The Archbishop of the Church of Uganda, Dr. Stephen Samuel Kaziimba Mugalu says the church is committed not to remain silent on the gender based violence (GBV) acts in the country.
This commitment was proclaimed as the world commemorates the 16 days of activism against gender-based violence.
Dr. Kazimba, said that GBV is universal and a silent pandemic that requires collective responsibility to overcome.
In Uganda, statistics indicate that 56% of Ugandan women experience physical violence, 27% sexual violence – and of those, 55% are under the age of 19.
Also, available reports indicate that 51% of women in Uganda have been abused by an intimate partner in their life meaning that more than half of the women in Uganda have been victims of GBV.
Meanwhile, global research shows that worldwide, 1 in 3 women will be physically or sexually abused in a lifetime.
According to Dr. Kazimba, the COVID-19 pandemic has worsened all the risk factors for gender-based violence, including unemployment and poverty.
He condemned the harmful social norms, the rising cases of domestic violence and child molestation, noting that all these need to be condemned through speaking about them.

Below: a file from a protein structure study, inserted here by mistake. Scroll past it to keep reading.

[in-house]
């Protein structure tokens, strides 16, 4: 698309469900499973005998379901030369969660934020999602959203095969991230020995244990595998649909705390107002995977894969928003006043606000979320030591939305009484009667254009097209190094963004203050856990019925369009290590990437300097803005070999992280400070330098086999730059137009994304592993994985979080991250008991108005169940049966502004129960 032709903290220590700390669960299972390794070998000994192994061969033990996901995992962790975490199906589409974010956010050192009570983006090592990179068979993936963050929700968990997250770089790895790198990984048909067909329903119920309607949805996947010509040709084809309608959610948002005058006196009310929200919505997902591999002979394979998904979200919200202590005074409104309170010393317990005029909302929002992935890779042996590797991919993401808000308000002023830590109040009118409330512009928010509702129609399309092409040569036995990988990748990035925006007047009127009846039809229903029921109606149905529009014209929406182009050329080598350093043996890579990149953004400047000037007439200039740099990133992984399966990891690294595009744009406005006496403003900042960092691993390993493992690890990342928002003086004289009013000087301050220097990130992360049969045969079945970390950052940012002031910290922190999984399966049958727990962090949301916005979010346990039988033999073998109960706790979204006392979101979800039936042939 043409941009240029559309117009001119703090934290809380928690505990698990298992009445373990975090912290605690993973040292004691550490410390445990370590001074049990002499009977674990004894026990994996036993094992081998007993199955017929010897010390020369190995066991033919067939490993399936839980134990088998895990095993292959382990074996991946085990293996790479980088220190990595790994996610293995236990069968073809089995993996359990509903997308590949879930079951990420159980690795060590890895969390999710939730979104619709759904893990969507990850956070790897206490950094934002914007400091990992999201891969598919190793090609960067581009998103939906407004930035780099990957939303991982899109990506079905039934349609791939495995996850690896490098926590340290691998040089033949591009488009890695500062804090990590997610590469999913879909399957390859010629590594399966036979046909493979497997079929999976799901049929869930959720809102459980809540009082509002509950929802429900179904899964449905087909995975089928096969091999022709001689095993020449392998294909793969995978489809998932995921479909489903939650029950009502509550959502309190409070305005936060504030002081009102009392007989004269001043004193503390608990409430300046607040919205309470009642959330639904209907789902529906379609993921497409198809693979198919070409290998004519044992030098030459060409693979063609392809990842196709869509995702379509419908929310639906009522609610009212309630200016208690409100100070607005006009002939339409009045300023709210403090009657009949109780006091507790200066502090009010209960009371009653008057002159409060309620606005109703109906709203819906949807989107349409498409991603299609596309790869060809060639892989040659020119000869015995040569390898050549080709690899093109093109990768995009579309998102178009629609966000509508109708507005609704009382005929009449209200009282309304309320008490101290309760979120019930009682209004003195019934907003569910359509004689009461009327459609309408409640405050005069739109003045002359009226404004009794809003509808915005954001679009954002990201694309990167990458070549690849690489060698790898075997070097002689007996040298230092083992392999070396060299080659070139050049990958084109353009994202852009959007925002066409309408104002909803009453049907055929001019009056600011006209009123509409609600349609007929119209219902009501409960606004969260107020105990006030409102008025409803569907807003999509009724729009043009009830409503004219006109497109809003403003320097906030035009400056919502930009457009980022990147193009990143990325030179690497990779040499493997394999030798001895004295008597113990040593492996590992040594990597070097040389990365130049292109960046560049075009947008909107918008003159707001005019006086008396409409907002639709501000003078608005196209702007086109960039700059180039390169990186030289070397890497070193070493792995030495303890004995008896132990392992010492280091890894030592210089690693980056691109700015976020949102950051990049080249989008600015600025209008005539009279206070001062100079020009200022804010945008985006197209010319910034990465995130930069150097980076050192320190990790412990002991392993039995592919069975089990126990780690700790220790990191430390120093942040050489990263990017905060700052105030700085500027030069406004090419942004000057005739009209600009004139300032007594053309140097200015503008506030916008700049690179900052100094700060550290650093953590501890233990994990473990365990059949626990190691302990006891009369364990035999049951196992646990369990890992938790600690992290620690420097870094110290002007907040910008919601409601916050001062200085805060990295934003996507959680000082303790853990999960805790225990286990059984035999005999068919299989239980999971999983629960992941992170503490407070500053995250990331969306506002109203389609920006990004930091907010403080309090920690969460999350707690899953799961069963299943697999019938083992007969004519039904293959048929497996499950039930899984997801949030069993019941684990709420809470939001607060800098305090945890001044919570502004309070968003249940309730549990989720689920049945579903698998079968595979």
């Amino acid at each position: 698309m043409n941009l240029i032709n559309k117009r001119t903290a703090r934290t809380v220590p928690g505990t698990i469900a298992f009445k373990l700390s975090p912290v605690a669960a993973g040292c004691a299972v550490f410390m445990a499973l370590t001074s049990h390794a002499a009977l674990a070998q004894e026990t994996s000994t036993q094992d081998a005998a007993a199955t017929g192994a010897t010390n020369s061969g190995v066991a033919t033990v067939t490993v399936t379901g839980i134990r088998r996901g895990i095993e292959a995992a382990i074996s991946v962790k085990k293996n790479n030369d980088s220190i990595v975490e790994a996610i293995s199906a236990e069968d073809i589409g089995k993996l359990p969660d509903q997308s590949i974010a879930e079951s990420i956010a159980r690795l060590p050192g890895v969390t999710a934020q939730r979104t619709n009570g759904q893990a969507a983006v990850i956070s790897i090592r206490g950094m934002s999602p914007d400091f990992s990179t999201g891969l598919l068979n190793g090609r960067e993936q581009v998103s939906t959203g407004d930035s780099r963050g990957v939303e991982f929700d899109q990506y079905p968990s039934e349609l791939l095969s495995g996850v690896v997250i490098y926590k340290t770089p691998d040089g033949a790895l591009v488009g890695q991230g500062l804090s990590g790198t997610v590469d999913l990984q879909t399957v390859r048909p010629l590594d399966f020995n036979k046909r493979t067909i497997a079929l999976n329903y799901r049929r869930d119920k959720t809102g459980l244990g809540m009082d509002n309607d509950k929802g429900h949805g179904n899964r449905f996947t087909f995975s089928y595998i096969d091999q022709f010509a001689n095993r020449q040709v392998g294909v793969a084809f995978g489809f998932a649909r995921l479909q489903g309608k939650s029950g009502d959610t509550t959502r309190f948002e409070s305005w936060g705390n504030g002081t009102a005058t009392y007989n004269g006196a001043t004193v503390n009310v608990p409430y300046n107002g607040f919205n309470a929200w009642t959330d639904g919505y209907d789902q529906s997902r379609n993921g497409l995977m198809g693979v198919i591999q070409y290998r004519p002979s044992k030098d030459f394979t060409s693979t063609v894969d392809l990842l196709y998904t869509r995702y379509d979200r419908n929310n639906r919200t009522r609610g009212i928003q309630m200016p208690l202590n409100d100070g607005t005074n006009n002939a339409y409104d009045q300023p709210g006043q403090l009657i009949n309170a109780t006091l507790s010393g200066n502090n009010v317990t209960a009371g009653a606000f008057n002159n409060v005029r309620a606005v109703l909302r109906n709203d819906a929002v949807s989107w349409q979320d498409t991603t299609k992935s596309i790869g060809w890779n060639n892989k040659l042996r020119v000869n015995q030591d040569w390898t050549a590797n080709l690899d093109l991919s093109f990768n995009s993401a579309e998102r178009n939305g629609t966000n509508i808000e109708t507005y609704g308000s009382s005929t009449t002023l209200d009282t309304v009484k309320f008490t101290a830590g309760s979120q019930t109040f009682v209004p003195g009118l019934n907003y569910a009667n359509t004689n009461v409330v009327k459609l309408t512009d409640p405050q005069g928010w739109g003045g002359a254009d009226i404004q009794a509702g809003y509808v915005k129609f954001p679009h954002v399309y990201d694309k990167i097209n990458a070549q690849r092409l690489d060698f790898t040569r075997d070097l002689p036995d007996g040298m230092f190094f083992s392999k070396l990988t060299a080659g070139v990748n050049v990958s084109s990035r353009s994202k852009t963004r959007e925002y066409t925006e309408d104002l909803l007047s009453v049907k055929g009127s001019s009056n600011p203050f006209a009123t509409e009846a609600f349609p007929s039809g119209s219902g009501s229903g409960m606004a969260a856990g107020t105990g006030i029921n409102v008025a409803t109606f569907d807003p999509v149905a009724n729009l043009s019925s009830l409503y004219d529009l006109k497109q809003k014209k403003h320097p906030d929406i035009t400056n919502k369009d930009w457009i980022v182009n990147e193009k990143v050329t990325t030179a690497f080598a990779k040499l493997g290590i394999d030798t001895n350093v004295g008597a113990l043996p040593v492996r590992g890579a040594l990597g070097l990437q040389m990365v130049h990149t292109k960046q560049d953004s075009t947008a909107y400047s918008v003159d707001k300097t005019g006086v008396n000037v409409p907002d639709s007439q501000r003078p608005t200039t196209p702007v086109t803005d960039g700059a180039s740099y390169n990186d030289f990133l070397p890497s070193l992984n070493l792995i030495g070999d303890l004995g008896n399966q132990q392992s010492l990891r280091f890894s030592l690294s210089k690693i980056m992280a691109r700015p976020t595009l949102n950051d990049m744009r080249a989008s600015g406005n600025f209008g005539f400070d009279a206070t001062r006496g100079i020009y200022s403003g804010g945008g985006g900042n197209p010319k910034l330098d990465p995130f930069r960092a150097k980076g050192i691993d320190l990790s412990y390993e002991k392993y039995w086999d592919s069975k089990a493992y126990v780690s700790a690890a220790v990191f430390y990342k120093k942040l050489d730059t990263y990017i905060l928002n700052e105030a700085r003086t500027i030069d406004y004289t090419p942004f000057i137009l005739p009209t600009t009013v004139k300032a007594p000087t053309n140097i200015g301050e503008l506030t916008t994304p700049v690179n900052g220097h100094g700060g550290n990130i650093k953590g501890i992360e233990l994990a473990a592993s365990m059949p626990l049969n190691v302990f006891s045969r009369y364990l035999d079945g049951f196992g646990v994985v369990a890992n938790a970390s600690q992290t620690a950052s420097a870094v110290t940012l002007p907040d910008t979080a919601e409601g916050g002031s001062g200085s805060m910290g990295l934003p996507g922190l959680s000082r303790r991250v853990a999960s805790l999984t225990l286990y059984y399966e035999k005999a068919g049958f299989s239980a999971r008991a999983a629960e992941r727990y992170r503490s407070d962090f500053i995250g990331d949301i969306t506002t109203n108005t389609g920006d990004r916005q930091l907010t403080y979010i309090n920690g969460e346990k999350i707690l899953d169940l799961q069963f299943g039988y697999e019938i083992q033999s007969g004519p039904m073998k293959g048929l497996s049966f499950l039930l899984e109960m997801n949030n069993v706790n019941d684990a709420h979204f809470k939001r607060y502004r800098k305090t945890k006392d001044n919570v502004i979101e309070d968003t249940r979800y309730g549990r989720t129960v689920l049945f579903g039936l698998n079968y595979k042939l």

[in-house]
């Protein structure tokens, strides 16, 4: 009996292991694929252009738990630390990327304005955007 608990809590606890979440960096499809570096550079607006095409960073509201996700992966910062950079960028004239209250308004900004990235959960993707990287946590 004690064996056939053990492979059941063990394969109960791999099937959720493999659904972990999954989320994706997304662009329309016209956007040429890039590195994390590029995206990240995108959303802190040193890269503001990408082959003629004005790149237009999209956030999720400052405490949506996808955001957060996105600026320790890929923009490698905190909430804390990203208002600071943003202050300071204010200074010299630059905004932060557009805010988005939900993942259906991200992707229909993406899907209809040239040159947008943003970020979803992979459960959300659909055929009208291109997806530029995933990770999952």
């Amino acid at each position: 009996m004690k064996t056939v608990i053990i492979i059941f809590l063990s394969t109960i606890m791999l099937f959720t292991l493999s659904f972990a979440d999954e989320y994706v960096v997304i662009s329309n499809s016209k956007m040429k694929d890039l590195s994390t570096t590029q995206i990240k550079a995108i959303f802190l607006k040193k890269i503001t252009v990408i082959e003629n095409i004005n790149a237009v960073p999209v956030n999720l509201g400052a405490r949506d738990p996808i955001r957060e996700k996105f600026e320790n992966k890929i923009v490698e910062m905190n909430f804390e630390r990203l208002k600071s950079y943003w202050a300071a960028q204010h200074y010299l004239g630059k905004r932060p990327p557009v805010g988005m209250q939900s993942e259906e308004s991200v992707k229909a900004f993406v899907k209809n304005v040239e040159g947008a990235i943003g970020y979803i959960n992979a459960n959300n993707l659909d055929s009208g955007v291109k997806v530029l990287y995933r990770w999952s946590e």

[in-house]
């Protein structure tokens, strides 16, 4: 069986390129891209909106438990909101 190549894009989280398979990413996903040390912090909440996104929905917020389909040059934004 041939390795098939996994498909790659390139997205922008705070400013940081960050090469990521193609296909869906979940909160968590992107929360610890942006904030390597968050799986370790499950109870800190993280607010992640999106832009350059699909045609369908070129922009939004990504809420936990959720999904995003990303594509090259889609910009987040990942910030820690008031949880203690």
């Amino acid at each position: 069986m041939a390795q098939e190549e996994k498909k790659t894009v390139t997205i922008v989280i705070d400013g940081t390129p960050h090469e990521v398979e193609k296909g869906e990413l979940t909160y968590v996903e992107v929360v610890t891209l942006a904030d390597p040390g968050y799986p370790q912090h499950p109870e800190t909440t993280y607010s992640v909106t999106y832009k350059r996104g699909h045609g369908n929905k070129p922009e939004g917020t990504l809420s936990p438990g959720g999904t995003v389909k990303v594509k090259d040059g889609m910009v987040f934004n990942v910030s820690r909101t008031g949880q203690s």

The Archbishop also expressed regrets at the exploitation of the girl child by the men in families, that may see many girls not returning to school because they have become child mothers, which is a blow to the education of a girl child.
The church in this effort will encourage survivors to report GBV to appropriate authorities to ensure justice.
Arcbishop Kazimba also says programmes that help to mentor the boy child right from childhood should be embraced to facilitate respect for the girl child as equal beings.
The 16 days of activism against GBV will reach a climax on December 10, 2021 under the theme; Orange the world: End violence against women now!”URN.